Micah Owings was a capable pitcher, used as both a reliever and a starter. His career FIP of 4.95 with a 6.47 K/9IP isn’t going to wow anyone and is certainly below average, but it is good enough to make most rosters as a long reliever. However, those days seem behind him. Since the start of 2009, his FWAR -.5. He also had a 60 day DL stint this season with a forearm strain. Considered perhaps the best hitting pitcher in baseball, the Padres and Owings have decided to give Owings a shot at becoming a full time hitter in the big leagues.
So I watched all 9 of his AAA at-bats (over 6 games) in an attempt to see what we could expect from Owings as a position player.
The first thing you notice is that the guy is big. He looks like a first baseman. He is listed at 6-5 220, which is certainly 1st base/DH size.
June 5th: He pinch hit versus a lefty. The pitcher started Owings off with a fastball up high and outside for a ball. Then Owings swung at a low fastball and grounded out to shortstop (Tommy Fields made a great play to get Owings out, showing off impressive range).
June 7th: This was just a one pitch at-bat (and game, as he was a pinch hitter) that ended when a pitch on Owings’ hands was pulled by the 3rd baseman for a double.
June 8th: Owings started this game at first base and he faced now big leaguer Diamondback pitcher Trevor Bauer. After an Inside fastball, Bauer threw high breaking ball. Down 2-0, Bauer went low and in with a moving fastball that Owings pulled to left field on a line for a single. In his 2nd and final at-bat, he swung at a moving fastball inside and weakly grounded out to short.
June 12th: Faced left-hander (also in the big leagues now) Brett Cecil. In the first at-bat, he took 3 straight strikes for a strikeout. Cecil started with a fastball inside, a fastball down and in, then finished him with a backdoor cutter. In at-bat 2, Owings didn’t take any pitches, pulling a low fastball to left for a hit. At-bat 3 started with Owings getting fooled outside by breaking ball, unable to check his swing. Cecil then tried the same pitch but Owings took it. A backdoor cutter was taken for strike 2 before Owings hit a low breaking ball to shortstop for a ground-out.
June 14th: Facing Takashi Saito (right hander) as a pinch hitter. Owings took a high and outside fastball, then took one on the low and outside corner for a strike. At 1-1, he swung and missed at a breaking ball on the low part of zone. Saito then came back with a fastball down the middle for a big whiff and a strikeout.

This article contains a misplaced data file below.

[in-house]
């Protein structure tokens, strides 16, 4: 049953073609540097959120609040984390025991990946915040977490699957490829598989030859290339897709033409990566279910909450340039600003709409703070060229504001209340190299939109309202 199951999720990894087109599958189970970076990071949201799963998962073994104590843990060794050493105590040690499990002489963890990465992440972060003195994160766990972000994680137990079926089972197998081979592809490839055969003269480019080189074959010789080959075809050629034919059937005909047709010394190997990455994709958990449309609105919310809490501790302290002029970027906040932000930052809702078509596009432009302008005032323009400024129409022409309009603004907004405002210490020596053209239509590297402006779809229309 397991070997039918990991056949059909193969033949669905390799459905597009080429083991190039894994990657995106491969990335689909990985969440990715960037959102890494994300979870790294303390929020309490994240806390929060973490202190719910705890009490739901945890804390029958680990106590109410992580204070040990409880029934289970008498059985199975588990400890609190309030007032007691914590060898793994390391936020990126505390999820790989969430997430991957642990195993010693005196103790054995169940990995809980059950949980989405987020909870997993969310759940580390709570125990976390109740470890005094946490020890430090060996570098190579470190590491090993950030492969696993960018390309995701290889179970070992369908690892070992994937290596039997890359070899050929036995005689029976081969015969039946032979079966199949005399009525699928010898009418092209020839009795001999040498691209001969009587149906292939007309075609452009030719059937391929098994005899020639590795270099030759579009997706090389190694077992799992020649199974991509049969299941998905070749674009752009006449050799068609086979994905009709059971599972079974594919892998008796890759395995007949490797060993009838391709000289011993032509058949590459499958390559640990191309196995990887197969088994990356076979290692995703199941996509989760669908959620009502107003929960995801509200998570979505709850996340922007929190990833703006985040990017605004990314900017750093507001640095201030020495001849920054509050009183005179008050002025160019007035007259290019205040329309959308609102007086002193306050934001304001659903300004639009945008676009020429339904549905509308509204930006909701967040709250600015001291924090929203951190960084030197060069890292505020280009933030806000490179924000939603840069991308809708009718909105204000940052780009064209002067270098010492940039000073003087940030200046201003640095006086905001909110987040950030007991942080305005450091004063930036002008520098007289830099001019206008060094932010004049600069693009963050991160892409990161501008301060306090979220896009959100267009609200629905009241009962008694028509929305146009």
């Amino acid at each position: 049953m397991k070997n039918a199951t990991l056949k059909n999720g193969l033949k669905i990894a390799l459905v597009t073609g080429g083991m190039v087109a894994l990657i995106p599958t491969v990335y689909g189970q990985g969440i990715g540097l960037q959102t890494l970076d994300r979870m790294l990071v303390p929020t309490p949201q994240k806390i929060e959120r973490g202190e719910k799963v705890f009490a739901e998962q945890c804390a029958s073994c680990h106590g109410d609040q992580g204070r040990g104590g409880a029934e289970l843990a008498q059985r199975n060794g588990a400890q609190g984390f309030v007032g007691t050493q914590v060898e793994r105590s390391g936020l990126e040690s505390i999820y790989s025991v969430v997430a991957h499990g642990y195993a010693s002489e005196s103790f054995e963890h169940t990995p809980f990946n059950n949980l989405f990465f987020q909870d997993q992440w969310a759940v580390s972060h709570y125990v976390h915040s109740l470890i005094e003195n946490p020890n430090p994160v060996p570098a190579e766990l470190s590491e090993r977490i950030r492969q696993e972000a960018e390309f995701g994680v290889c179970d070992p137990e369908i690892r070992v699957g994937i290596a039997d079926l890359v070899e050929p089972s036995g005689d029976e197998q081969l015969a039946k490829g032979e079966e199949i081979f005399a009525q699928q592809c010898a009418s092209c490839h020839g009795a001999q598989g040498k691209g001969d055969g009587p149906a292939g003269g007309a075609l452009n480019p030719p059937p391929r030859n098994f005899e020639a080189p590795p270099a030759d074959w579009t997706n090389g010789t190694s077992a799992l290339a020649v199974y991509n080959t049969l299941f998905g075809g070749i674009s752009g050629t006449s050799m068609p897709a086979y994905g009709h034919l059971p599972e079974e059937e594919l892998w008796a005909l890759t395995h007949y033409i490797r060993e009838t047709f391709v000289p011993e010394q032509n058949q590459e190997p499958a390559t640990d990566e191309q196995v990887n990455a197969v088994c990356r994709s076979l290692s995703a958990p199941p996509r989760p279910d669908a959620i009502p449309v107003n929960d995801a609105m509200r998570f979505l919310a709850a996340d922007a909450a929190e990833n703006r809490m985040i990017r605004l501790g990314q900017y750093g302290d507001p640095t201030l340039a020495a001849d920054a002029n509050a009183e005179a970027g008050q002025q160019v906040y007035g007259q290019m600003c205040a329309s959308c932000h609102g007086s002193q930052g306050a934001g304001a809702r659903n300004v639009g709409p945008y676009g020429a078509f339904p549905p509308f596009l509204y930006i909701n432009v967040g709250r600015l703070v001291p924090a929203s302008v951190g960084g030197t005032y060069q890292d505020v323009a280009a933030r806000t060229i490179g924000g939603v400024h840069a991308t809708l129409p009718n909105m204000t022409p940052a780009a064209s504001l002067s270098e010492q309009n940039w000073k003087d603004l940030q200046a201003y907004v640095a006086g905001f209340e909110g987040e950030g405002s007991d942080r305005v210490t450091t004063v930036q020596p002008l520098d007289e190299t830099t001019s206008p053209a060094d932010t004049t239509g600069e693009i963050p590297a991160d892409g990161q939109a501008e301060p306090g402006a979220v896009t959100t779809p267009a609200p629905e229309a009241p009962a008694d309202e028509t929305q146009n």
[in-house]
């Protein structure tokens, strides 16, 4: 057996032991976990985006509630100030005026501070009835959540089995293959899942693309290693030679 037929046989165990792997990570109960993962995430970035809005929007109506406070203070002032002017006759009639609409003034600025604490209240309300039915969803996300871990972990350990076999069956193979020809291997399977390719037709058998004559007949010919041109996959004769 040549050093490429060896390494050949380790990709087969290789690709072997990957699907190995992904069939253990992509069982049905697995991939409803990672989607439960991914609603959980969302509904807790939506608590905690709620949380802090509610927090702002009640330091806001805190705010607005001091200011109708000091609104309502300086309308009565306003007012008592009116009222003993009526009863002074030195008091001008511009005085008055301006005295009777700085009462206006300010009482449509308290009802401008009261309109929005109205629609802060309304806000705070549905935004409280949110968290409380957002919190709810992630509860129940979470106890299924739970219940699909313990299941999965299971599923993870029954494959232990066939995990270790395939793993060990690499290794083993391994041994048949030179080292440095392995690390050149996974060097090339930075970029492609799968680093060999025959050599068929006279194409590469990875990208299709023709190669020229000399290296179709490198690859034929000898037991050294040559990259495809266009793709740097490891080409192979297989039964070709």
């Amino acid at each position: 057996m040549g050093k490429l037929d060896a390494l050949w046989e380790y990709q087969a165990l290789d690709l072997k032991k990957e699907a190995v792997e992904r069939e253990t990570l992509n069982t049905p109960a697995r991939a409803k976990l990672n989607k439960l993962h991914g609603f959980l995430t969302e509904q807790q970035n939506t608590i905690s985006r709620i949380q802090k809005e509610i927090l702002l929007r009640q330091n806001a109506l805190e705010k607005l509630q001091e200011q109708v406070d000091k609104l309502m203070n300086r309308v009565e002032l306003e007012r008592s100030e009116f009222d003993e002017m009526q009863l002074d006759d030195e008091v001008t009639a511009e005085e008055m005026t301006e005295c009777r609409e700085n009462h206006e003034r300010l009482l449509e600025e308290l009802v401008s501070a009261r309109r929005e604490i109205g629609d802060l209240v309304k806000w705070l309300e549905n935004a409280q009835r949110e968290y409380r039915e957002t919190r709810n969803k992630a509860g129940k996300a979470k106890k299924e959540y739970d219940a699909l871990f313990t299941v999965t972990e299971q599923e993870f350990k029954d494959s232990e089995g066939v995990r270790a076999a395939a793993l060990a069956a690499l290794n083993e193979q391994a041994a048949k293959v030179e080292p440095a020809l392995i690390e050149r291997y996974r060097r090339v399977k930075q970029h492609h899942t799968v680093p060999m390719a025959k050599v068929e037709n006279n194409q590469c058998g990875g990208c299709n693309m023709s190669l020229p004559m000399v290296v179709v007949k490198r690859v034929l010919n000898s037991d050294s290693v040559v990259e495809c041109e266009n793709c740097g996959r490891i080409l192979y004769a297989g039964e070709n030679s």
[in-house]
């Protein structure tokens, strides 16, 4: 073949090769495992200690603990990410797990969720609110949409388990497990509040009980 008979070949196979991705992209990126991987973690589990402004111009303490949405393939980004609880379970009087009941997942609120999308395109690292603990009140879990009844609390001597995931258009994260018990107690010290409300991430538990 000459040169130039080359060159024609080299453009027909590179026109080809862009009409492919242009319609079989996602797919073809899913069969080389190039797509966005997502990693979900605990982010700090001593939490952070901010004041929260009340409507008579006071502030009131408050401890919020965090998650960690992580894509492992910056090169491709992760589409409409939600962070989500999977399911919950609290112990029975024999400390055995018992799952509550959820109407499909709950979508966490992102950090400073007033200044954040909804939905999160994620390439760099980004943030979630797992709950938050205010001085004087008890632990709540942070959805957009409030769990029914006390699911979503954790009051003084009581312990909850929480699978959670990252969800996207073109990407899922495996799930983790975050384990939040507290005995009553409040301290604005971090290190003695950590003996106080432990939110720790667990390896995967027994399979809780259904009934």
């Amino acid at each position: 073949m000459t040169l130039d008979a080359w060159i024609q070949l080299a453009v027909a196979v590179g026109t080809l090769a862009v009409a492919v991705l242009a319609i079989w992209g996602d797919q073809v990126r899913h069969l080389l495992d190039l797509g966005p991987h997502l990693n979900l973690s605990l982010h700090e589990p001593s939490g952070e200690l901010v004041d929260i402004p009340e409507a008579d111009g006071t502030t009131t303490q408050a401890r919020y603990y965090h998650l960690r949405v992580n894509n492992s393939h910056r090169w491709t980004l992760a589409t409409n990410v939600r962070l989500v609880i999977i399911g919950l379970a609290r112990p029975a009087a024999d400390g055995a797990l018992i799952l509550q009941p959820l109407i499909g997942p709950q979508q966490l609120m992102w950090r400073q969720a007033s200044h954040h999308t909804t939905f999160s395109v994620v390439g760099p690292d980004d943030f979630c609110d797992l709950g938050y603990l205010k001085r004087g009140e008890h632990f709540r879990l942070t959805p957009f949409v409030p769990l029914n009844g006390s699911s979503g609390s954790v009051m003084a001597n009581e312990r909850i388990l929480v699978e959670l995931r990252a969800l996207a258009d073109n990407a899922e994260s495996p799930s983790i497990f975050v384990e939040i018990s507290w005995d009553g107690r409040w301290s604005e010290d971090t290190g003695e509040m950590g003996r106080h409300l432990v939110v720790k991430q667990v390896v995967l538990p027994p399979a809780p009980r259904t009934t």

June 16th: Facing left-hander Patrick Corbin (yet another big league pitcher). Corbin’s fastball was blown by Owings for a whiff, but a fastball in on his hands was pulled to left field on a line for a hit.
It looks like he can run okay, but he is certainly below average. Small sample size caveats probably apply, but he was given negative baserunning ratings each year by Fangraphs and had a Speed Score of just 3.5. Since he won’t have baserunning value and probably won’t have any defensive value, he is really going to have to hit. Hitting is something Owings has done pretty well, with a 104 wRC+ in his career, meaning he is an above league average hitter. However, he had a BABIP of .389, which is surely unsustainable, and he had a 72/8 K/BB ratio. That .11 BB/K ratio would be the worst in baseball out of qualified hitters (Delmon Young is the worst in the league with a .15). Certainly nothing that I saw showed that Owings has any real patience, and he certainly has a lot of swing and miss in his game. He will chase the breaking ball and seems to have a bit of problems with his bat speed. The low and away breaking ball looks like the only pitch he will chase:
Pitchers seem to like to work away from him, which makes sense considering his swing:
He certainly looked like a pull hitter when I saw him, but he actually has a pretty balanced spray chart for his career:
So will Owings provide real value for the Padres as a PH/1B? It seems unlikely to me. He has put up some good numbers in a short sample size, but it looks like he has too much holes in his offensive game to make up for his lack of positional value and baserunning value. He may be a decent bench piece or a 24th/25th man on the roster, but it is hard to imagine that it will be justifiable for him to become a starter.